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Monika Modrzejewska-Świgulska

Abstract

The aim of this work is to reconstruct the convictions and opinions of Polish female film directors concerning work competences that actuate work and success in the field of film directing. Qualitative data are presented in the text, which were collected by the Author herself in free interviews carried out with twelve Polish female film directors.

Open access

Dorota M. Jankowska and Iwona Omelańczuk

Abstract

The aim of this paper is to weigh the empirical and hypothetical evidence to assess the claim that imaginative play supports the acquisition and development of social and emotional competence. We analyse children’s play and social skills using a development-based perspective. On this basis, we describe the developmental trajectories of imaginative play and the components of socio-emotional competence during childhood, especially in the pre-school period. In addition, we review the research literature on the possible link between imaginative play and creativity in children, and on how this type of play is predictive of later life creativity. Finally, we discuss hypothetical mechanisms that may account for the relationship between imaginative play and social competence in the preschool years and beyond.

Open access

Beata Kunat

Abstract

In this paper I will attempt to compare two categories of passion and creativity. I will try to answer the question: What has passion got in common with creativity? What is the common denominator and what is different? What is the role of passion in the creative process? Searching for the mechanism of passion and its components is necessary to discover its relation to creativity I will refer to passion psychology (Vallerand, 2015). The basis of my analysis will be the Dualistic Model of Passion (Vallerand et al., 2003; Vallerand 2008, 2010, 2015), the concept of Grit: The Power of Passion and Perserverance (Duckworth et al., 2007; Duckworth & Quinn, 2009, Duckworth 2016) and the concept of Flow (Csíkszentmihályi, 1996). In the process of mapping the areas that connect passion with creativity I will refer to four ways of its understanding: creativity as a process, a personality trait complex, a product and the interaction between the creative individual and the context or environment. I will also refer in my comparisons to The four C Model of Creativity (Kaufman & Beghetto 2009).

Open access

Ahmed M. Abdulla, Mark A. Runco, Hanadi N. Alsuwaidi and Huda S. Alhindal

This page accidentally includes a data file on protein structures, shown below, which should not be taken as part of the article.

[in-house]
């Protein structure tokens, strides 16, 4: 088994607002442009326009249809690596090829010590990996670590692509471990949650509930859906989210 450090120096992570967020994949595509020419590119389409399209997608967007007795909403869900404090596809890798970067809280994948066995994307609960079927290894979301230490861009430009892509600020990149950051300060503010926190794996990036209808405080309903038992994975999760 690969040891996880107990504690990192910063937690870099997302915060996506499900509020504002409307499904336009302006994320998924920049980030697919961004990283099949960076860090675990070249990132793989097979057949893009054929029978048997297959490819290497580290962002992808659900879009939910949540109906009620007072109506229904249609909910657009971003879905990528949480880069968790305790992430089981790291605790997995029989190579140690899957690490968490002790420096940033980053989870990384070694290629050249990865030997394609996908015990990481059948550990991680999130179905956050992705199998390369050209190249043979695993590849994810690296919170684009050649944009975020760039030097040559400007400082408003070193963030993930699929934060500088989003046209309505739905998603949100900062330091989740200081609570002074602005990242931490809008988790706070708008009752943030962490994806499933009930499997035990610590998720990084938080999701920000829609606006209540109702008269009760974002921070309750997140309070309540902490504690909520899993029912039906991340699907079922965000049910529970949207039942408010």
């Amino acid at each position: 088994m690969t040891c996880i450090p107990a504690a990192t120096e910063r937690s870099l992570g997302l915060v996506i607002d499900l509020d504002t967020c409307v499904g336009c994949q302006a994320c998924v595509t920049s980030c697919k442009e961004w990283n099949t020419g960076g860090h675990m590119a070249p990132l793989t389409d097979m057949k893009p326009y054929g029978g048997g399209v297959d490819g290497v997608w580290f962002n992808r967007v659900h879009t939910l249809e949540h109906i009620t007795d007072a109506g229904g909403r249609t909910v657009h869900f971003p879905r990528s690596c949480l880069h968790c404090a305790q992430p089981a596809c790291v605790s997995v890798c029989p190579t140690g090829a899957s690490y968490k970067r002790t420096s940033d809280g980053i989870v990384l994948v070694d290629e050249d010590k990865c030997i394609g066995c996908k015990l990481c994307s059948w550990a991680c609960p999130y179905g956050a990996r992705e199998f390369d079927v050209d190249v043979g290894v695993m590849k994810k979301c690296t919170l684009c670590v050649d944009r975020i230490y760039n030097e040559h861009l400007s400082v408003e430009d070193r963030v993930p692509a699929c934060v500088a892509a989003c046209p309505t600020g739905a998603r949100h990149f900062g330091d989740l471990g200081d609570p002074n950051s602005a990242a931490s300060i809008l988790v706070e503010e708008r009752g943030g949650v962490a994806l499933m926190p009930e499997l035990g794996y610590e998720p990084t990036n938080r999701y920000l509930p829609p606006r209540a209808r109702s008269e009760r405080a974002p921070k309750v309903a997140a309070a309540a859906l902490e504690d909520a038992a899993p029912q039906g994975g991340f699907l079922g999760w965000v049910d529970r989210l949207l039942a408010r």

Abstract

Personal obstacles to creativity were investigated by sampling 297 Arab women from four Gulf Cooperation Council (GCC) countries: Bahrain, Kuwait, Saudi Arabia and the United Arab Emirates. The Obstacles to Personal Creativity Inventory, as self-report, was used. It assesses four types of obstacles (a) inhibition/shyness, (b) lack of time/opportunity, (c) social repression, and (d) lack of motivation. The results showed that the highest mean was reported for the lack of time/opportunities factor, followed in order by the three other factors: lack of motivation, inhibition/shyness, and social repression. (A high mean is indicative of more obstacles.) A multivariate analysis of variance indicated that reported obstacles to creativity significantly differed by field of study. Women in the arts reported experiencing fewer obstacles related to social repression in comparison with women in engineering, who showed the highest mean. No significant effects were observed for level of education, country and income in the GCC countries. The MANOVA also showed significant interactions between (a) education and sector (i.e., government vs private), (b) country and sector, (c) income and field of study, and finally (d) between field of study and sector. Results from this study were compared to two other studies, in Brazil and Mexico, that used the Obstacles to Personal Creativity Inventory. The high mean found for the lack of motivation in GCC countries deserves further investigation, given that motivation is so important for creativity and often is something that can be encouraged.

Open access

Jessica Jacobs

Abstract

As the problem-solving methodology of design thinking has gained legitimacy in business and educational environments, this article suggests we also think about incorporating “art thinking” into approaches in design pedagogy. To study what skills and techniques can be useful in other disciplines, we can first review the stages of the creative process which are centered around preparation, incubation, ideation, illumination, and evaluation. Within those stages, we can tease out specific elements unique to the artistic process that can be particularly useful, including mindsets of emotional engagement, intuition, and tolerance of ambiguity as well as cognitive strategies such as the use of metacognition, resource banks, generators and constraints, prolonged research, problem-creation, conversation with the work, closure delay, and reflection and thematic coherence. Emphasizing these elements and strategies in design pedagogy can expand possibilities for creativity and innovation.